Some things are better done by hand. Some aren’t. Handmade bread is better than automatically made sliced bread by several orders of magnitude, but few people would prefer a hand-sawn board to one sawn with power tools — especially if they had to wield the saw.
When it comes to your website, what should you automate? Here are the questions to ask yourself when you consider automating something:
- Is it against the rules? I recently told a client that some bit of strategy he had in mind was against the rules, and all three of the guys in the meeting broke out laughing. “We didn’t get where we are today,” they crowed, almost in stereo, “by paying attention to the rules!” But sometimes breaking the rules defeats your purpose. For example, automatic blog comments with links to your website are against the rules, and will quickly be deleted from any blog you’d want a link from. There’s no point in wasting the effort. Same for automated linkbuilding.
- Does it make a difference in quality? Facebook no longer allows automatic posting of blog posts. They want you to go to Facebook and interact and be involved. So I now go there and post blogs I write for clients by hand. Through extensive experience with both processes, I can tell you confidently that there is no difference in the quality of the user experience. On the other hand, auto-generated content is so bad that it is an insult to your readers to post it.
- Does it improve your visitors’ experience? If you receive so many web queries that you don’t have time to respond to them, it’s better to have automatic responses than to ignore them. Automatically finding broken links is so much faster than doing it by hand that it’s the only way to go — but you’ve got to update those links by hand, since auto-correcting will just leave text that should link to somewhere and doesn’t. As with all your website decisions, walk yourself through the user experience or test it, and determine whether automation is in your visitors’ best interests or not.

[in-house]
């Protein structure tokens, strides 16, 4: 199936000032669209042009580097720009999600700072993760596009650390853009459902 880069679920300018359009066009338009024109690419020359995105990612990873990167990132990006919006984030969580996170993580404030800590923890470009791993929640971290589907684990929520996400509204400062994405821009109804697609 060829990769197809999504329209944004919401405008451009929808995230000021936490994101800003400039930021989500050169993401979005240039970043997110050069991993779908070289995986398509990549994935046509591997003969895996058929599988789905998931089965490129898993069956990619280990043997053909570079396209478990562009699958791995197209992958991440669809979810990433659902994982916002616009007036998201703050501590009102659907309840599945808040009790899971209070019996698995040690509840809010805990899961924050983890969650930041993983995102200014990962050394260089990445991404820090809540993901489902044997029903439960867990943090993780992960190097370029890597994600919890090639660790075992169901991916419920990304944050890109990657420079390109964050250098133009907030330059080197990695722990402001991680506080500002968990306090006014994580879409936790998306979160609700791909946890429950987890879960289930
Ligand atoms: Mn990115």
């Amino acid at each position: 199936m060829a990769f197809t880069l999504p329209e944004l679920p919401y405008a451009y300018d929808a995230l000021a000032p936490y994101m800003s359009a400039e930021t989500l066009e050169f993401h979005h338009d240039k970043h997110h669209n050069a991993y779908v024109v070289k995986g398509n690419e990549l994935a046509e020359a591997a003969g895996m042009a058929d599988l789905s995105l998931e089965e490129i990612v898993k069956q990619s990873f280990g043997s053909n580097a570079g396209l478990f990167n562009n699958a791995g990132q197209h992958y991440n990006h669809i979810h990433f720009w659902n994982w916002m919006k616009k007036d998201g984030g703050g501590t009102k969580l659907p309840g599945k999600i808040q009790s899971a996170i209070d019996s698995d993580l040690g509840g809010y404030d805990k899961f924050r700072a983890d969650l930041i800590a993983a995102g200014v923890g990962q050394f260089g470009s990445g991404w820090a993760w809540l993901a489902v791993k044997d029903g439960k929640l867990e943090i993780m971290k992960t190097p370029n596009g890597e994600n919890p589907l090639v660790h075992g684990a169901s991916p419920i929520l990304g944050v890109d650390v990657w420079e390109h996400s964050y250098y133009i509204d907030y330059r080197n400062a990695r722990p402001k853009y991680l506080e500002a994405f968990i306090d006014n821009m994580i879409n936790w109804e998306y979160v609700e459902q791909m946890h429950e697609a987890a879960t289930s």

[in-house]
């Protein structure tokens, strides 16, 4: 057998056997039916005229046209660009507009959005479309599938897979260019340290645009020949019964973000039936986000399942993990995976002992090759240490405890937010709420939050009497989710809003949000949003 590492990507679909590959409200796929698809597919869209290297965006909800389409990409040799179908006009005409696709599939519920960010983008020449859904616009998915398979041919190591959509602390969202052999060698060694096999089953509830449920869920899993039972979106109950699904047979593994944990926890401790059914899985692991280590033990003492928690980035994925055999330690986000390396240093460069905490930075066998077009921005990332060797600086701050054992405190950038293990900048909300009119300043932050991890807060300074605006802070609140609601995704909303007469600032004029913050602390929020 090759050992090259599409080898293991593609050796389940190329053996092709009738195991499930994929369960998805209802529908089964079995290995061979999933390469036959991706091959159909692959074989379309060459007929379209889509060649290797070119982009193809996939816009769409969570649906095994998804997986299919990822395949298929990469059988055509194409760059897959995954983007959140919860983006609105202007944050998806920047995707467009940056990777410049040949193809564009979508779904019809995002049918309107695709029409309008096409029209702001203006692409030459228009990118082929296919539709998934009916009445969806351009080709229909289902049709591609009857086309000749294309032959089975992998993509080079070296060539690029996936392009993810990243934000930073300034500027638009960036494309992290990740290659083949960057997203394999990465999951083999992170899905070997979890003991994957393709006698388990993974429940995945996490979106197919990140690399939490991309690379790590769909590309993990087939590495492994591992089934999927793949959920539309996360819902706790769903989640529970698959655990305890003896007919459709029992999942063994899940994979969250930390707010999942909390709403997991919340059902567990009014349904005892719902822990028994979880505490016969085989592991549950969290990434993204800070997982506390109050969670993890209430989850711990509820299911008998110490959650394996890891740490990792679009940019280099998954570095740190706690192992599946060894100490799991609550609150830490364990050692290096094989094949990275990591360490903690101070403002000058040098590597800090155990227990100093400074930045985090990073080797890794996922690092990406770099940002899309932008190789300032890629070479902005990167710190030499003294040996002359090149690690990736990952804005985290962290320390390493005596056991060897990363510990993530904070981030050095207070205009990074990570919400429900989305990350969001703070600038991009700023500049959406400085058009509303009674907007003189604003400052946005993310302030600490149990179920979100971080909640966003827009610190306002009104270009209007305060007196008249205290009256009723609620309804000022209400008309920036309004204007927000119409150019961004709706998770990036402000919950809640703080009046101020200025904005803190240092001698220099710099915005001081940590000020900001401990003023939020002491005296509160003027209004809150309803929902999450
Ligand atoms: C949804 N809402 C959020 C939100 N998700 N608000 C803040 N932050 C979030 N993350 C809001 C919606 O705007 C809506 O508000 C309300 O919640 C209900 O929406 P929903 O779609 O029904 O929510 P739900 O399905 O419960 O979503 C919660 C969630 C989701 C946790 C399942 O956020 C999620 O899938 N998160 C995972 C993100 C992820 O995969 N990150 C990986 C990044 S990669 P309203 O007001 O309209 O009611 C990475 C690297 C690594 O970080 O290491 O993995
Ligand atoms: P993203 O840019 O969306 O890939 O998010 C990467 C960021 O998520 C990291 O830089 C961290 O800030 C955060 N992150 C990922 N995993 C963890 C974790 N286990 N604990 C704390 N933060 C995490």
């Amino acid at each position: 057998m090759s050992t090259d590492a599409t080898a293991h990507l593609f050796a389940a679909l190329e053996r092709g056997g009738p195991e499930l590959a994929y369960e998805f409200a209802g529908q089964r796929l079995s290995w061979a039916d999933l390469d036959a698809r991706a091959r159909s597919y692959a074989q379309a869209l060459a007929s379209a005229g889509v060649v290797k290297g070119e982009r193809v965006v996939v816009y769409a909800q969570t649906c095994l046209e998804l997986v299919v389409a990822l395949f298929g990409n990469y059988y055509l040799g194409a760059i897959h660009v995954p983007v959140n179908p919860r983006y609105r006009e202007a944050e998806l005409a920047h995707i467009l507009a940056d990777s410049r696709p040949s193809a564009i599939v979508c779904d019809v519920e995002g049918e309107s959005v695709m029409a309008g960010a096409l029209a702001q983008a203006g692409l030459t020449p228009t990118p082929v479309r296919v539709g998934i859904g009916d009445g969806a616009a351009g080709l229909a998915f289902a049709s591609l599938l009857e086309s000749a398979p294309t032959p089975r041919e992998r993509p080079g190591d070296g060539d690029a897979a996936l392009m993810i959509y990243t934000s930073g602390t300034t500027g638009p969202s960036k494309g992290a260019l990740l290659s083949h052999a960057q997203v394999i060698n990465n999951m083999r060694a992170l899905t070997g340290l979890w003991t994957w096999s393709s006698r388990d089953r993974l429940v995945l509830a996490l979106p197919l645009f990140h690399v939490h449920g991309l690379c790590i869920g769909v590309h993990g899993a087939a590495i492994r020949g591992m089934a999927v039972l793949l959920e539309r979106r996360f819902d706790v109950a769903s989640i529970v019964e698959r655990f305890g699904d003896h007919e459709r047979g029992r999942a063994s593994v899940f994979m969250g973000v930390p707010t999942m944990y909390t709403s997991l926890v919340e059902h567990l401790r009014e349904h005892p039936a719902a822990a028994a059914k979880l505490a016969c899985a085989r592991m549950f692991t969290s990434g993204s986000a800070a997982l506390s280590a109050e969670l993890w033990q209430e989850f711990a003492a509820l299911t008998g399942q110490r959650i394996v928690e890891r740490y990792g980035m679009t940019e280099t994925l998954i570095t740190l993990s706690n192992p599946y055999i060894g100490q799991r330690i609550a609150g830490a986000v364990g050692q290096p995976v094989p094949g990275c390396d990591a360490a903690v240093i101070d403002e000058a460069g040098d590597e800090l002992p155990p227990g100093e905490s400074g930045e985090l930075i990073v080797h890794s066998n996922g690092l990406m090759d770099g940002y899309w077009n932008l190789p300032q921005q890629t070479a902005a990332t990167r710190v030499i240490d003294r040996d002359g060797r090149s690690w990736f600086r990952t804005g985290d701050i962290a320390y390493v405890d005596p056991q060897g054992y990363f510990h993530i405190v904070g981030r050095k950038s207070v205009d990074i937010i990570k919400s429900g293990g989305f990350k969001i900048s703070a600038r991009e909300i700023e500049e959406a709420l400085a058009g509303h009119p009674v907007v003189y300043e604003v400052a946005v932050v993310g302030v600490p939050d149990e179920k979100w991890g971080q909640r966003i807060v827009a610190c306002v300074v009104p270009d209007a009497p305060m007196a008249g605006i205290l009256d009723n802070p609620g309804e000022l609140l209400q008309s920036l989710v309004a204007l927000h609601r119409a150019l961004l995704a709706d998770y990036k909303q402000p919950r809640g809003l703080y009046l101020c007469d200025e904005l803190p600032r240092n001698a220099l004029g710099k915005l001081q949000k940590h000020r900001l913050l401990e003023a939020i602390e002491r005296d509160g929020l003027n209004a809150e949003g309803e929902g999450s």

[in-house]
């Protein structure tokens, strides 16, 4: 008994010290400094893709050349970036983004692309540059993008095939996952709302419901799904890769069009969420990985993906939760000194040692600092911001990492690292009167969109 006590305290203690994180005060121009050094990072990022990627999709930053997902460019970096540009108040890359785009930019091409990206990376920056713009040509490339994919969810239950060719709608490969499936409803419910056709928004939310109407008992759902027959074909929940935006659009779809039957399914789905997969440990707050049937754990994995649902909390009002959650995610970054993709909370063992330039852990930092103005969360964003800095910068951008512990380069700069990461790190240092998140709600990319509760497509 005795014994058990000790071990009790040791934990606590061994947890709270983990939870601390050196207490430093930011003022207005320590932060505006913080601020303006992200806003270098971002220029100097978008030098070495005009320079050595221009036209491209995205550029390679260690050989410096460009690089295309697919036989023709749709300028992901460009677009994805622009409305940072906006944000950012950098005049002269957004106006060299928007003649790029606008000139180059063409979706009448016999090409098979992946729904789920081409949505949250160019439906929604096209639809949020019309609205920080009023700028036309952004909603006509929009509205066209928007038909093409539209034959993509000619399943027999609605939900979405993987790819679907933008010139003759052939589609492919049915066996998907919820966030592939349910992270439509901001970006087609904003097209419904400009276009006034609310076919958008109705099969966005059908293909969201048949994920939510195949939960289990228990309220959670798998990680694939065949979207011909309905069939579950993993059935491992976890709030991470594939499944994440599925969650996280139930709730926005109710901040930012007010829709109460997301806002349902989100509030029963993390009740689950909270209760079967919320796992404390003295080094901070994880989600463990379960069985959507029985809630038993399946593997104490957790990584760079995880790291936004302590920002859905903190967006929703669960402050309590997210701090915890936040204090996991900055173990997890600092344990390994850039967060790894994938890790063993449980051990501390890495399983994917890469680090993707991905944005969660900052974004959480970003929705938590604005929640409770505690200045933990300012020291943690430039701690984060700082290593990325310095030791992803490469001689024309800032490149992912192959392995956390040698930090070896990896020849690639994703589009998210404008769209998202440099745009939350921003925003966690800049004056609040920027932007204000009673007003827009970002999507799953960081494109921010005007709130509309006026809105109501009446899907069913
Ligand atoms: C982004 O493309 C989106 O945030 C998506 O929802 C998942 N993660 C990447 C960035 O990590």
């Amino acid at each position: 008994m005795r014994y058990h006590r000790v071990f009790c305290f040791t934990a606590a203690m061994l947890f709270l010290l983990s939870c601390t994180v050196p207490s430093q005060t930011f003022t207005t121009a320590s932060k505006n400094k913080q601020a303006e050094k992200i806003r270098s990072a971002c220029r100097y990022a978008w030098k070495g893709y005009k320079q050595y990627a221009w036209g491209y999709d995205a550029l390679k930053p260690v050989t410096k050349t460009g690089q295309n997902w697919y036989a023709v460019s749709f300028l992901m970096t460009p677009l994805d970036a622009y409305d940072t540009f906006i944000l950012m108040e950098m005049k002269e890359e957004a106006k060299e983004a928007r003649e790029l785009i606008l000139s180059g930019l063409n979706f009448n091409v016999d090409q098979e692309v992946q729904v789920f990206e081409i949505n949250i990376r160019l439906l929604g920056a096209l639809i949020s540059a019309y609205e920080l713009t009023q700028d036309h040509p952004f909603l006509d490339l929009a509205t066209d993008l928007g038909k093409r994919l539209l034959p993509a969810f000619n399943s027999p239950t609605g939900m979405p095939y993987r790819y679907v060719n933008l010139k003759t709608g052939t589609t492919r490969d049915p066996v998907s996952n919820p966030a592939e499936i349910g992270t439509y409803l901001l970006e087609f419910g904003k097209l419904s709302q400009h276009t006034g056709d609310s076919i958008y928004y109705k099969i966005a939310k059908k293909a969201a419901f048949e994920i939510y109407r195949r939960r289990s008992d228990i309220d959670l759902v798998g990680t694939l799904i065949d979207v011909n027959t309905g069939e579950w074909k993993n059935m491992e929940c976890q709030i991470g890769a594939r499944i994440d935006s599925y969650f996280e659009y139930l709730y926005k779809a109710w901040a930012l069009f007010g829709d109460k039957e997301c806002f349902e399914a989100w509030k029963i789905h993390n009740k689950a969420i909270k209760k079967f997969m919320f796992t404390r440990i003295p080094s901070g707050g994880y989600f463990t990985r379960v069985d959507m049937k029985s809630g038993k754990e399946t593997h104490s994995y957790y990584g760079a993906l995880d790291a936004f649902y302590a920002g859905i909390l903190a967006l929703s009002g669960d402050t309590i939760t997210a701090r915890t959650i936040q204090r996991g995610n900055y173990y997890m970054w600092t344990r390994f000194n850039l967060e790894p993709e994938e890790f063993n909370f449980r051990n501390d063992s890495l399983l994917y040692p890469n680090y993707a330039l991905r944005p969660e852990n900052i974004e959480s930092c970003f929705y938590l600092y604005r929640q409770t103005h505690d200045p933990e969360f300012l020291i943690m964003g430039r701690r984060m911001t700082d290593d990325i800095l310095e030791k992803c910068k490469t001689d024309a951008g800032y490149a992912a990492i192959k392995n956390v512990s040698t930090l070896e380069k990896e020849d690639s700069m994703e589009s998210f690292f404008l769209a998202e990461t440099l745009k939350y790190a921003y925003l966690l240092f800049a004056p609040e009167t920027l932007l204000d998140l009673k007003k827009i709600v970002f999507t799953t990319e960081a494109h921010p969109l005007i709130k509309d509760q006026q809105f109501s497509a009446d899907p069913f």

- Can people tell? Even if the user experience is not inferior, people may be offended if they get the feeling that you’re sending a robot to do things they thought were coming from you personally. Automatic follow backs or “Thanks for the shout-out!” at Twitter are a good example. Even though your warm personal, “Thanks for following!” is not a substantially different experience from your autobot “Thanks for following!” your recipient may still be offended if he or she gets the impression that you didn’t make the effort to communicate in person. Automate behind the scenes.
If you can automate some repetitive task and thereby improve your visitors’ experience and make your work more efficient and cost-effective, go for it. Just make sure you’re not using it in counterproductive ways.